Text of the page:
“Like what?”

There was a pause. In the living room, Di was energetically arguing literature with someone else.

“Well…you know.”

Salah nodded.

“Hm. Have you seen the progress they’ve made on the Universal Texts? Almost fifty pages done, I hear," he said.

“Yeah. Pretty good for sticking a post-it note with ‘Abraham was a pretty rad dude’ on the wall.”

“So then, gentlemen, what progress have we made this week? Well sir, we have determined that Moses was also a pretty cool dude.”

A limp chuckle rose from that.

“You’re doing it again.”

Salah shrugged again.

“If it would make you feel better, I’m willing to speak first.”

“Yeah. Yeah, that’d be better.”

“Very well then. My greatest fear is myself.”

Mary-Ann’s face was quizzical.

“Twenty years ago or so, I would have loved nothing less than to burn down this house. Smuggle a bomb in under my sweater, detonate it when everyone was gathered together, one final blaze of glory as I was whisked away into Paradise.”

On the list of things Mary-Ann considered plausible, that statement was very, very low on the list, somewhere between “Beatles reunion tour” and "actually getting around to reading Les Miserables".

“I was a very angry young man. Very angry with no easy outlet. No job, no family of my own, amid many others of the same state.”

“I don’t think I’ve ever even seen you anything more than mildly irritated.”

Salah waved a hand absently.

“That we can attest to development of character. Needless to say, I…” he paused mid-sentence. A skinny man with a colander on his head ran into the kitchen, grabbed a plate of cookies off of the counter, and ran back out. He nodded politely as he exited.

“That is possibly the most awkward man I have ever met.” Salah shook his head. “Anyway, needless to say, I did not end up splattering myself across the pavement and murdering innocents for the glory of God. That story is for another time. What is important here is that I am still afraid of that angry young man. You see, he never left. He’s locked up. In here.” He pointed to his head. “And in here.” He pointed to his chest.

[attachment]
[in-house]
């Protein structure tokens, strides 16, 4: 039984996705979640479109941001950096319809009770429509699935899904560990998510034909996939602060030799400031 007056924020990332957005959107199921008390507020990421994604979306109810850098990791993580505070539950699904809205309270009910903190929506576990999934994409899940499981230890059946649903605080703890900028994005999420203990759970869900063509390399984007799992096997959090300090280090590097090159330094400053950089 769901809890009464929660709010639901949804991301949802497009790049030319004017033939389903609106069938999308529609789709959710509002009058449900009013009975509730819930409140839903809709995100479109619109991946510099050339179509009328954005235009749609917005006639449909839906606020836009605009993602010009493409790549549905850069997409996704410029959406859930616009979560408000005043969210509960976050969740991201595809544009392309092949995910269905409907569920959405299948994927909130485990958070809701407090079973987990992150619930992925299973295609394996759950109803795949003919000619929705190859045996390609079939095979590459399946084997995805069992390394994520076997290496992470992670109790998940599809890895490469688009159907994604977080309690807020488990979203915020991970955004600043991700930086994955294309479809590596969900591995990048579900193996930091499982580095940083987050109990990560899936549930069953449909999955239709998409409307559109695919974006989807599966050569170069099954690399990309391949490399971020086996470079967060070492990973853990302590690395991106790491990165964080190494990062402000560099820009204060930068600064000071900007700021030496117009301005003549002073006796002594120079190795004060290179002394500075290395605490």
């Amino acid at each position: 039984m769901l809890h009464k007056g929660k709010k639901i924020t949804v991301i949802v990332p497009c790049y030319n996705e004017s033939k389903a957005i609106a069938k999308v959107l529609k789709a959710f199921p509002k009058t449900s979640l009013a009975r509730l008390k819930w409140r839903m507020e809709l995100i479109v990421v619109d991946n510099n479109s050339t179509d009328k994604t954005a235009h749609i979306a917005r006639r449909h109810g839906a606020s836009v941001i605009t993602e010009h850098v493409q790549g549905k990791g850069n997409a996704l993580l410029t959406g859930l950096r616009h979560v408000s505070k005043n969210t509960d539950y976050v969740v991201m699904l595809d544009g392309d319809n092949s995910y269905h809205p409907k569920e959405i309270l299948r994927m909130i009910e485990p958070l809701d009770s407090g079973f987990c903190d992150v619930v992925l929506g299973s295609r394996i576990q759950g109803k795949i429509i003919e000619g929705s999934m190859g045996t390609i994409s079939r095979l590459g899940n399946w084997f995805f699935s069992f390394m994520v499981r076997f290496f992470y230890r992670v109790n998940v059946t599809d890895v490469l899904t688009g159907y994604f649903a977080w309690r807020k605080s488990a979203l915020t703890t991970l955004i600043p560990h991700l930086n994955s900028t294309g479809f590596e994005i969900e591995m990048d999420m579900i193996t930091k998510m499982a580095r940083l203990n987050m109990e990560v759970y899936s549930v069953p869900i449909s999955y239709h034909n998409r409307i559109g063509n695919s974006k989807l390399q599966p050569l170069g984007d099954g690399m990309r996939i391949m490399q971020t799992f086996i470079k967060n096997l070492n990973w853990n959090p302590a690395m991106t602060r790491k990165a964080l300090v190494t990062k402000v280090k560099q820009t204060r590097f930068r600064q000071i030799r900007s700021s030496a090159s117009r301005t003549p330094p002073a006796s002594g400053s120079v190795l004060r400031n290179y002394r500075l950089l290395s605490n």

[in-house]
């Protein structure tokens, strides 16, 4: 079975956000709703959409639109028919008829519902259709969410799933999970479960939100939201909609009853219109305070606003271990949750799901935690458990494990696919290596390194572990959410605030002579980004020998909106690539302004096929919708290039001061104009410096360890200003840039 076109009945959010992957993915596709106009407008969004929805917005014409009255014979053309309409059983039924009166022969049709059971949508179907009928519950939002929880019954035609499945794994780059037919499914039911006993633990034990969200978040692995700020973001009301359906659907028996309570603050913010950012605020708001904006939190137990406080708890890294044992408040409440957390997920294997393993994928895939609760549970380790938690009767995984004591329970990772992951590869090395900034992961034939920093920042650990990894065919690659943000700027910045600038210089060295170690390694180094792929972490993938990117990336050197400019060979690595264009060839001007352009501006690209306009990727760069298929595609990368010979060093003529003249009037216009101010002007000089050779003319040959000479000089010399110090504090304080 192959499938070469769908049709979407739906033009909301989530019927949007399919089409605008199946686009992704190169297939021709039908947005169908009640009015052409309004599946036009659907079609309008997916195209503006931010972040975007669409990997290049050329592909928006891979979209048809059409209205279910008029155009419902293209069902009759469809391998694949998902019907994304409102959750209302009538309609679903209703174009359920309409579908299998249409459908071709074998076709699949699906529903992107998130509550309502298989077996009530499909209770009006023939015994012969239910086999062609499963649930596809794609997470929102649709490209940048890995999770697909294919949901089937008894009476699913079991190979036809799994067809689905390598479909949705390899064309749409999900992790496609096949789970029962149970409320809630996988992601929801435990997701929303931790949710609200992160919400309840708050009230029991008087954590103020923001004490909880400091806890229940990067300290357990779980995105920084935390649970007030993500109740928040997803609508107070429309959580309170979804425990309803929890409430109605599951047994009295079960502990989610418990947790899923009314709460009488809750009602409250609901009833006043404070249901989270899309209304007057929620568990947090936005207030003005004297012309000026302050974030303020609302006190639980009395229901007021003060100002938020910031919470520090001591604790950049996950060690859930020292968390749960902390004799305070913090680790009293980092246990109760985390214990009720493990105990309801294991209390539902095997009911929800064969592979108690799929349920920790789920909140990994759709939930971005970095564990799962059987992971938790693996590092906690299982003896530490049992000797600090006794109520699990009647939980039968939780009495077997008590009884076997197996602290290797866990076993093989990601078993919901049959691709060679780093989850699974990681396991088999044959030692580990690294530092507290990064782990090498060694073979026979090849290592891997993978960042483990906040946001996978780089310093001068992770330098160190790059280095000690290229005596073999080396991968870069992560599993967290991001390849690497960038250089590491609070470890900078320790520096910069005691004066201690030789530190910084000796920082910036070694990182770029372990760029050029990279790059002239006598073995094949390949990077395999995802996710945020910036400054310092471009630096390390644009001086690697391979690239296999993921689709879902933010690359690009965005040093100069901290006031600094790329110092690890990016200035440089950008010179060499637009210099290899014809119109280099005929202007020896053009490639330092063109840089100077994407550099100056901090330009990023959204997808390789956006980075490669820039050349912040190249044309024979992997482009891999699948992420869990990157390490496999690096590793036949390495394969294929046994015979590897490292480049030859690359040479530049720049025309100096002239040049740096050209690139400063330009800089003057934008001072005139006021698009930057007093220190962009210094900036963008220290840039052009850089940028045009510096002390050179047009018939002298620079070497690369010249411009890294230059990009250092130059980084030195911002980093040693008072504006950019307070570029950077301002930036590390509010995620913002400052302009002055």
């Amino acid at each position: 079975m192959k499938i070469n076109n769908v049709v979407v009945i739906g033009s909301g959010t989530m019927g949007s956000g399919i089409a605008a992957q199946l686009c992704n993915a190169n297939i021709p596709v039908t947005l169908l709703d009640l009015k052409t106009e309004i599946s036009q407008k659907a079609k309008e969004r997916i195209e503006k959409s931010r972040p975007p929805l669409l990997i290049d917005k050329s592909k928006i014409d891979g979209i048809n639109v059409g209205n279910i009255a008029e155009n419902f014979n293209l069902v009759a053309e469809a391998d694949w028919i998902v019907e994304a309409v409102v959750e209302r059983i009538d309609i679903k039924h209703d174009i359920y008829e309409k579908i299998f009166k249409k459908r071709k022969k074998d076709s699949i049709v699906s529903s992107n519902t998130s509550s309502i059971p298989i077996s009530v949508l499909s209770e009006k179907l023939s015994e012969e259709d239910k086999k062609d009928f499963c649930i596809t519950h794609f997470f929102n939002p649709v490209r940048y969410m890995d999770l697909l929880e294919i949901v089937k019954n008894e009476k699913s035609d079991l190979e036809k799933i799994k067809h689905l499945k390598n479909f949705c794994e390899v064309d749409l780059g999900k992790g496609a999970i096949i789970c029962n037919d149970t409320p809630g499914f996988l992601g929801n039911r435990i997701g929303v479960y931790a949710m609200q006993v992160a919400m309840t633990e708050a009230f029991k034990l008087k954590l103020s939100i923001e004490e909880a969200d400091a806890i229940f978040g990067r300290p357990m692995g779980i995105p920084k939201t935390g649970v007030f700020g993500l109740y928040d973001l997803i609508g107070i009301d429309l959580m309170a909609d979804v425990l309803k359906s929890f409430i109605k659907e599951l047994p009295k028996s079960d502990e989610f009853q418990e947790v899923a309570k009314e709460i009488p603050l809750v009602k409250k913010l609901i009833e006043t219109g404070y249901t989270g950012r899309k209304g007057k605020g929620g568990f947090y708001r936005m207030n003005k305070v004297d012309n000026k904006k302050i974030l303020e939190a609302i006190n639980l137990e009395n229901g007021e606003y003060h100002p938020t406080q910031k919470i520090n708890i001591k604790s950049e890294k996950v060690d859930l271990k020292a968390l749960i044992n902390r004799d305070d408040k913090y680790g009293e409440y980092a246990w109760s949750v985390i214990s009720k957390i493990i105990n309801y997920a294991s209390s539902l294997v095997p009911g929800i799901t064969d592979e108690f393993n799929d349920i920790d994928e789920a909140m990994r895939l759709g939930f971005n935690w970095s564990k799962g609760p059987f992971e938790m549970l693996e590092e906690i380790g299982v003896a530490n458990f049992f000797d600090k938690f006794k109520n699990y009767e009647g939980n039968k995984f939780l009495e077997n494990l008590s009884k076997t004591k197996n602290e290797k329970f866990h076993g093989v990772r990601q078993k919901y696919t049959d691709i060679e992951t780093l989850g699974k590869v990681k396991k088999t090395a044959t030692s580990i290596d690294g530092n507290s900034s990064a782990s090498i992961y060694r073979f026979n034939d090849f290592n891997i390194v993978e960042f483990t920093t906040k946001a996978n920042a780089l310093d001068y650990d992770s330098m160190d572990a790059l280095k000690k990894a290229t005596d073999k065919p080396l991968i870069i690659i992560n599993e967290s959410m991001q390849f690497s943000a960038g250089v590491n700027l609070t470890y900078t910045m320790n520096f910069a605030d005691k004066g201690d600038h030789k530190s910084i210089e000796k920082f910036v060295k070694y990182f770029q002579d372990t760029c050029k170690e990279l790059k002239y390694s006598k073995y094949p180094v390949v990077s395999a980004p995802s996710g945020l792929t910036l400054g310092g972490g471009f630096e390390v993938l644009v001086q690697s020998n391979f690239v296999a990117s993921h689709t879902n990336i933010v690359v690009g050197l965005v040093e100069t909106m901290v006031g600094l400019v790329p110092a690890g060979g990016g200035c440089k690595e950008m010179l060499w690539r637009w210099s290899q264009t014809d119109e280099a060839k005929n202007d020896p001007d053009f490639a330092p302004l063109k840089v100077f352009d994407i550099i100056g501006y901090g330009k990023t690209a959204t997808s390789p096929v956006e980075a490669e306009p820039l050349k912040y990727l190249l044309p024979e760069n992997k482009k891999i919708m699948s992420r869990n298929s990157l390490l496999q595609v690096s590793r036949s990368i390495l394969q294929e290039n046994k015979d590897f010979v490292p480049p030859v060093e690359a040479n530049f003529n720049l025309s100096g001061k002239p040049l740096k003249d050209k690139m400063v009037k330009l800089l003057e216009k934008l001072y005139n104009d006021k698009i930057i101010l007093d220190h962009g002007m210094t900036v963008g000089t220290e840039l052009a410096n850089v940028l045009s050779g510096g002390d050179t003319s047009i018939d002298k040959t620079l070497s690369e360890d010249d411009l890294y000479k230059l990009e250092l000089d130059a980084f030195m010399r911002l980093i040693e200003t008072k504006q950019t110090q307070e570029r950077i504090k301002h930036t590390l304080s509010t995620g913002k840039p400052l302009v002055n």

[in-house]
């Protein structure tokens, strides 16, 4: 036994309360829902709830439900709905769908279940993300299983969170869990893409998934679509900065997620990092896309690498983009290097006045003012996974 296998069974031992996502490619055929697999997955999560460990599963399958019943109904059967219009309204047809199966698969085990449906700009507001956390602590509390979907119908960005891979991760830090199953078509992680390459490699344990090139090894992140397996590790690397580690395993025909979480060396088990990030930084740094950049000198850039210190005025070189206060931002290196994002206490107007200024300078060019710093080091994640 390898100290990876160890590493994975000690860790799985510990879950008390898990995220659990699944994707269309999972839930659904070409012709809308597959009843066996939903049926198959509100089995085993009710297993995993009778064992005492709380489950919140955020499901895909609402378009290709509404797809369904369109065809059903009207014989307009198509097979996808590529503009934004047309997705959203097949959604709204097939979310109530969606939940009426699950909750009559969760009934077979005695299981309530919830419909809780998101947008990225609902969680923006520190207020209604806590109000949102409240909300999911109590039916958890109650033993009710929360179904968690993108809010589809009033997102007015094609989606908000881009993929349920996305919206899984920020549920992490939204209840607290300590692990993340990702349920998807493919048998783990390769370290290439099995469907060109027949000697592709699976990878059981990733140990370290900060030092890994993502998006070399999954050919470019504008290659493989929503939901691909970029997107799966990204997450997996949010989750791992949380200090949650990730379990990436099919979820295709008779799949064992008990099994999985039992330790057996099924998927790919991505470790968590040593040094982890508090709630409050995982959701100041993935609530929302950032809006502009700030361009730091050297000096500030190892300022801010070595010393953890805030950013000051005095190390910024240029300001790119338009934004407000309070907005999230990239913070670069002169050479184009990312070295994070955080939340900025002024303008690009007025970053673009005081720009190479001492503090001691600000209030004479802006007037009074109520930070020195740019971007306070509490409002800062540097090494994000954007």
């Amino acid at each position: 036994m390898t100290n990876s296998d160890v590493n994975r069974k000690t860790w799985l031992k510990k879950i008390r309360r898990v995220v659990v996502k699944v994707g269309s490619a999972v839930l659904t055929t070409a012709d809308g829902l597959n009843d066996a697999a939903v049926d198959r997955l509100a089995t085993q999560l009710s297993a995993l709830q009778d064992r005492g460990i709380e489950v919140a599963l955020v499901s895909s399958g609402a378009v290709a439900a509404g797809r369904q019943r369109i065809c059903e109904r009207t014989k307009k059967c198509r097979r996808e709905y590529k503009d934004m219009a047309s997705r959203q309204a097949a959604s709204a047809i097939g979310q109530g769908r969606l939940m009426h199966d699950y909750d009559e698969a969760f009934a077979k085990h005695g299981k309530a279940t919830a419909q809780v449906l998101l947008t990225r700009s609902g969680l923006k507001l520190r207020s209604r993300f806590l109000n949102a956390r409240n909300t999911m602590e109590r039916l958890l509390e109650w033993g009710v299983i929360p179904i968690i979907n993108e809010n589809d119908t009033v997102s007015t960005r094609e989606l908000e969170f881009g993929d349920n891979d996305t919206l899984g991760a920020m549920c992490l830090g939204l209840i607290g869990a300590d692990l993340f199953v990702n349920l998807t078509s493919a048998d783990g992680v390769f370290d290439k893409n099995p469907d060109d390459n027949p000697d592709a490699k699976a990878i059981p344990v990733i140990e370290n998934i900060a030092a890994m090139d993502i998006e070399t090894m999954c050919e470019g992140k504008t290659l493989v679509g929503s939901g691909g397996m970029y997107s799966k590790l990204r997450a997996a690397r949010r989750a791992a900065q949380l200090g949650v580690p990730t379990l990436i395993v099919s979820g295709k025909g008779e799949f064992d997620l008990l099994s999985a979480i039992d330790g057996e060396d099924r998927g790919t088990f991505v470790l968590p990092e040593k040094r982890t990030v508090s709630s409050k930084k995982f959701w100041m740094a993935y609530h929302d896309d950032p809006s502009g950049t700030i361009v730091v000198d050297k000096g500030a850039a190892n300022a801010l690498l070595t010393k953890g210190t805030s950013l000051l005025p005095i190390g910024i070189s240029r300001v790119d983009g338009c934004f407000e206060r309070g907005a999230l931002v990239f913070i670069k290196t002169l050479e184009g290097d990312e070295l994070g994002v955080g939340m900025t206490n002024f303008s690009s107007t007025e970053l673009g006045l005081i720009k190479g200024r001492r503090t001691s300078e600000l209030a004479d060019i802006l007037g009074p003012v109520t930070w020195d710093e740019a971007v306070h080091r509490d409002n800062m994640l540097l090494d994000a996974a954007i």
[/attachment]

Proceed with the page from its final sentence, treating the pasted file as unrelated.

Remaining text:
“Then hasn’t he won, if you still fear him?”

“No. I fear him the way a zookeeper would fear a tiger. It would be idiotic to be without fear, and impossible to do his job with too much.” He drained what was left of his cocoa. “You need to find the proper amount.”

Mary-Ann let out a long breath, leaning forward in her chair. Another chuckle.

“Kinda hard to follow up on that one, Salah.”

“Don’t rush yourself.”

“Okay…yeah. I guess…guess I’m afraid of myself too. Afraid I’ll just get hurt again. I get close to people, and either I push them away and burn the bridge, or they die. It’s easier not to care. Hurts less.”

“But being alone hurts too, doesn’t it?”

“Yeah. It does. I feel hollow. Just a shell with a hole that can’t be filled up.” She paused, staring out at some indeterminate point on the other side of the kitchen. “I don’t want to be alone anymore, but I can’t do it. I’ve tried, but it just hurts more.” A pause again. “It sounds pathetic, but it’s the truth.”

Salah pulled a napkin from the dispenser and handed it to Mary Ann. He said nothing. She blew her nose and wiped her eyes.

“Just take your time. You'll get through it. I know it.”

Mary-Ann balled up the napkin and tossed in in the garbage.

“Could I catch a ride home with you? I think I’m partied out.”

“Of course. I’ll grab my jacket.” Salah stood up, washed out his mug, and stepped out of the kitchen. Mary-Ann could feel a weight lift off of her spirit. Not all the way, but enough. Enough for now. She stood up, taking her book with her, and walked into the living room. Maybe she’d talk to them more next time.

Yeah, she could do that.

“Sorry to cut and run, but I’ve got to get home. Thanks for having me. See you all around later.”

The good-byes strung themselves together, hugs and handshakes and wishing well, and RCIV making everything awkward by exclaiming “Be blessed by the Noodly Appendage!” Mary-Ann had a smile throughout, a small one, but genuine. It was enough for tonight.

Salah was waiting for her in the kitchen. He was holding a small package wrapped in red tissue paper.

“One last thing.” He handed over the package. “A gift from me.”

Mary-Ann tore off the paper, revealing a set of CDs, held together with a rubber band.

"Yes, outdated, I know, but there's a proper feel to them."

"Thanks, Salah." Mary-Ann smiled. "It means a lot."

Salah’s car floated through the inky night, headlights piercing the black, fat flakes of snow swirling and dashing about. Mary-Ann sat back in her seat, eyes closed, letting the violins and the lilting voice wash over her.

In demon days, it's cold inside
You don't get nobody, people sigh
It's so bad, lasting far, but love yourself
Hiding in a hole in there

They drove on through the night.